Fotografie & Installation
Opening hours: Wed-Fr: 14-19h,
Spatial image or image-formed space?
About the works of Christine Erhard
Christine Erhard interacts within the medium of artistic photography. Conceptual work with her own medium, questions about its ability to produce images, and the exploration of how photography itself determines space are at the center of artistic questions at the interface between architecture, installation, and photography.
It is a constructed world built from photographic material that confronts the viewer in her works. The spatial reality depicted in them is one that initially refuses to be entered: it seems impossible to enter this space, which appears very fragile and delicate, as if it could shatter at any moment. This is paradoxical, because one is literally drawn into this strangely nested world, which makes one think of architectures of Constructivism, Brutalism, but also of Deconstructivism.
Where is up, where is down in this world of surfaces? How does space come into being? Indeed, in which two surfaces become orthogonal walls. But what happens when the wall, shifted in perspective, becomes the supporting ceiling? And how is this specially constructed space dissolved into its constituent parts, thus revealing its contradictory nature? Classical laws relating to the principle of supports and loads no longer apply without restriction. Since architectural modernism, the dynamization of space has always included its dissolution.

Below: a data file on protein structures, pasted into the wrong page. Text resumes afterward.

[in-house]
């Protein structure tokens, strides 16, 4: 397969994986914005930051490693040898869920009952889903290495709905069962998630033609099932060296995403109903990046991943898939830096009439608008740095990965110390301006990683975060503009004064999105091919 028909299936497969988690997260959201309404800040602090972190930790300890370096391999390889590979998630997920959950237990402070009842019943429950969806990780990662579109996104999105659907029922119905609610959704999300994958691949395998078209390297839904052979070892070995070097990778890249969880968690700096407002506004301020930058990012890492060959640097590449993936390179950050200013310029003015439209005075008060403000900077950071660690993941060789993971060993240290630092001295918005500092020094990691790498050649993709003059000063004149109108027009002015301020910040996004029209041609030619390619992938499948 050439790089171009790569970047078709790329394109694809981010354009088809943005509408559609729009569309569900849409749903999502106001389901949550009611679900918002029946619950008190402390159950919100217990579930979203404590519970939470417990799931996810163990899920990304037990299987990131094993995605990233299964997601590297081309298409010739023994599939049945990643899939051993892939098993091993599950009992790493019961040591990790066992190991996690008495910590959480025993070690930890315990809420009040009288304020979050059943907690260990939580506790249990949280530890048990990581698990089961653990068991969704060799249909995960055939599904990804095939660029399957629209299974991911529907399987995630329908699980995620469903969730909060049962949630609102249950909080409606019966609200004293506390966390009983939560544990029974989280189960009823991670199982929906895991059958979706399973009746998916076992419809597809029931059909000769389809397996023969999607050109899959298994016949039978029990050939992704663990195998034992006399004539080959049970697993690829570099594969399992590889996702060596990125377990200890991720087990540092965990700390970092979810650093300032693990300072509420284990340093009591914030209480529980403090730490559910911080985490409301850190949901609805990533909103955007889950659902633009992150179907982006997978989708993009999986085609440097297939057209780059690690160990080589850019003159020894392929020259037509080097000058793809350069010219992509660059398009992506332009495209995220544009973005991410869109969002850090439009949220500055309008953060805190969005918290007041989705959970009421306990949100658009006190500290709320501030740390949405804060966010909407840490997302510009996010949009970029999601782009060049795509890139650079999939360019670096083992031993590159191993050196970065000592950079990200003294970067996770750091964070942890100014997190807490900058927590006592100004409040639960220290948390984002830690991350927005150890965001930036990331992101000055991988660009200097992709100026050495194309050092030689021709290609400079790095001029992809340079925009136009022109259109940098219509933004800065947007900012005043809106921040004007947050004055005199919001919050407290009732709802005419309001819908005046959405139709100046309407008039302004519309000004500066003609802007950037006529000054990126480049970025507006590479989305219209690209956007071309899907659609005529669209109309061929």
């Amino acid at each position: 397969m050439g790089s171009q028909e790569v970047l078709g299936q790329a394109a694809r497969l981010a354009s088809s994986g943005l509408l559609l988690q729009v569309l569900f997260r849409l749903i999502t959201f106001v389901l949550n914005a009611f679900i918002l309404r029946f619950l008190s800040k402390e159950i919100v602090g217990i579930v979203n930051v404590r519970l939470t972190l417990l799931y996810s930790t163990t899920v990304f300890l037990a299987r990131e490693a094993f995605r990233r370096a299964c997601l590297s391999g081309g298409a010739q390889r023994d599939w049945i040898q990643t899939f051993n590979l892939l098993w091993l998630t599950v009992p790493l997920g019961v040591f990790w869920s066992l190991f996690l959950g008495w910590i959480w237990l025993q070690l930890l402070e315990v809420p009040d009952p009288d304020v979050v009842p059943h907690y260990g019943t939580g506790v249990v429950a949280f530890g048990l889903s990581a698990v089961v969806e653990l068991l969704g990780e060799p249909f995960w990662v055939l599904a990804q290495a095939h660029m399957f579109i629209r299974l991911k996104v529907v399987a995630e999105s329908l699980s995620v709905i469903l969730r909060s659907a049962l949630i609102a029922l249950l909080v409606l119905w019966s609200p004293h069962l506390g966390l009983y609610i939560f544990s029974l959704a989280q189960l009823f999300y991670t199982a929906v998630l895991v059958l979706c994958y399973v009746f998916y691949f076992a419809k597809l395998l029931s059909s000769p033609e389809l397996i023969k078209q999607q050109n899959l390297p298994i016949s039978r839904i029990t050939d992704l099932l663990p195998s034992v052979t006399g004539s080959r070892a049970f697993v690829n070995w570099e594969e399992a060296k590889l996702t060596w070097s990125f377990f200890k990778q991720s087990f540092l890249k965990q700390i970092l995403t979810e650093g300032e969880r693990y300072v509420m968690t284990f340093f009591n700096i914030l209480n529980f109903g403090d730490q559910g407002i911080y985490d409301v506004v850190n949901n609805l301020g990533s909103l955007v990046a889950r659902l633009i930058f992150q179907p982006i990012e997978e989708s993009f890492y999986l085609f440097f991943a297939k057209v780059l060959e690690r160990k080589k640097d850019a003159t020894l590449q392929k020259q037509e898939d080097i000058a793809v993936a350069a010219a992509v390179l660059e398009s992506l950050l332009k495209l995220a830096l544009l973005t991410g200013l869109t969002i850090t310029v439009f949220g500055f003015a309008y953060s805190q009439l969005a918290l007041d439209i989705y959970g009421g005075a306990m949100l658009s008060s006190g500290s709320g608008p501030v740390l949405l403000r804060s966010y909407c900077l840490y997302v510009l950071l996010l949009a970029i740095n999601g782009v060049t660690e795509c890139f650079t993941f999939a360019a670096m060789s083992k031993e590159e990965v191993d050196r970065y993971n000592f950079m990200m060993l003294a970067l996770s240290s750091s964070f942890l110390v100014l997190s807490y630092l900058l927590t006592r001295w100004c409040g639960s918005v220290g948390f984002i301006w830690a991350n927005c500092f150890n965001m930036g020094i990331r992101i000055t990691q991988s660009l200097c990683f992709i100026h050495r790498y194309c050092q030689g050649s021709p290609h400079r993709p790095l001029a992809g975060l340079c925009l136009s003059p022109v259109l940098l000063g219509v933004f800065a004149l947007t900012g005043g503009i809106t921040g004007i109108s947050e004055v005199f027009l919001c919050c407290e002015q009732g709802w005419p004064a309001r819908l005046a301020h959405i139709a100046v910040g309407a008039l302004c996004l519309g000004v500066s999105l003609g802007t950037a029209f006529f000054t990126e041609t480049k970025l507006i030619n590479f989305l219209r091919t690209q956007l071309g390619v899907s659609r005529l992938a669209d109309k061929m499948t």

Erhard's photographs are created in her studio from three-dimensional models. These constitute the origin, not the image processing and manipulation on the computer. Shot meticulously and with a high degree of precision - and thus transferred back into an image - the impressions of another, constructed reality, based on the real built space, are created. This impression is reinforced by means of our perception through the play of areas of light and shadow that penetrate the overlapping image planes. In addition, in the medium of photography, the architectural space becomes a reproduced pictorial space that decisively shapes and determines our world of imagination.
The acronyms of the titles conceal another dimension. We know this from the everyday world of highly complex institutions that condense their functions in the abbreviations of their proper names from sequences of sounds and letters. Something similar happens with Christine Erhard's works: they point beyond themselves. Space becomes image and image becomes space.
© Tobias Chriske